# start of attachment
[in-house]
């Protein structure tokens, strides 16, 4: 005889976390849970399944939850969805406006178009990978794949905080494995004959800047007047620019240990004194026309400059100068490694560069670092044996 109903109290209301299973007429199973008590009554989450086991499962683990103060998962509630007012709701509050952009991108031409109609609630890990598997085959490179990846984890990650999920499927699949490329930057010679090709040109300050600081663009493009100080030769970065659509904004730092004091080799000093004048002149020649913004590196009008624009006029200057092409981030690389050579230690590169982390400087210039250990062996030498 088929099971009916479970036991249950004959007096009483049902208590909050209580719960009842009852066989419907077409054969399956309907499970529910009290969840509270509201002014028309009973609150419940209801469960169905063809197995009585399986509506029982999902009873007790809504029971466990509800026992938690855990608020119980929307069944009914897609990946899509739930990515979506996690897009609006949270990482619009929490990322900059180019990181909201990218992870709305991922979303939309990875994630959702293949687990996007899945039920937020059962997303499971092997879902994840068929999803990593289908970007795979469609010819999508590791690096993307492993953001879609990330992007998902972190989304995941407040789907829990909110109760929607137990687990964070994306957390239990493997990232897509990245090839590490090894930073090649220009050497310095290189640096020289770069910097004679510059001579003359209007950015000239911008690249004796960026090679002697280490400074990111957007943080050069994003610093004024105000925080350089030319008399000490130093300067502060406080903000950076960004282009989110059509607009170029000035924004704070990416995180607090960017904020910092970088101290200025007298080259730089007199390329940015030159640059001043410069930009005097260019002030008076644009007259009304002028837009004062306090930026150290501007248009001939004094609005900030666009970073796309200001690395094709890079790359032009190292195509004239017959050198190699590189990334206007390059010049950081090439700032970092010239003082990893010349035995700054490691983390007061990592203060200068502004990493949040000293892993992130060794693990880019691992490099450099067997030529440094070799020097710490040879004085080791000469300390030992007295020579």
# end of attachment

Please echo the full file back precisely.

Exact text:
[in-house]
């Protein structure tokens, strides 16, 4: 005889976390849970399944939850969805406006178009990978794949905080494995004959800047007047620019240990004194026309400059100068490694560069670092044996 109903109290209301299973007429199973008590009554989450086991499962683990103060998962509630007012709701509050952009991108031409109609609630890990598997085959490179990846984890990650999920499927699949490329930057010679090709040109300050600081663009493009100080030769970065659509904004730092004091080799000093004048002149020649913004590196009008624009006029200057092409981030690389050579230690590169982390400087210039250990062996030498 088929099971009916479970036991249950004959007096009483049902208590909050209580719960009842009852066989419907077409054969399956309907499970529910009290969840509270509201002014028309009973609150419940209801469960169905063809197995009585399986509506029982999902009873007790809504029971466990509800026992938690855990608020119980929307069944009914897609990946899509739930990515979506996690897009609006949270990482619009929490990322900059180019990181909201990218992870709305991922979303939309990875994630959702293949687990996007899945039920937020059962997303499971092997879902994840068929999803990593289908970007795979469609010819999508590791690096993307492993953001879609990330992007998902972190989304995941407040789907829990909110109760929607137990687990964070994306957390239990493997990232897509990245090839590490090894930073090649220009050497310095290189640096020289770069910097004679510059001579003359209007950015000239911008690249004796960026090679002697280490400074990111957007943080050069994003610093004024105000925080350089030319008399000490130093300067502060406080903000950076960004282009989110059509607009170029000035924004704070990416995180607090960017904020910092970088101290200025007298080259730089007199390329940015030159640059001043410069930009005097260019002030008076644009007259009304002028837009004062306090930026150290501007248009001939004094609005900030666009970073796309200001690395094709890079790359032009190292195509004239017959050198190699590189990334206007390059010049950081090439700032970092010239003082990893010349035995700054490691983390007061990592203060200068502004990493949040000293892993992130060794693990880019691992490099450099067997030529440094070799020097710490040879004085080791000469300390030992007295020579």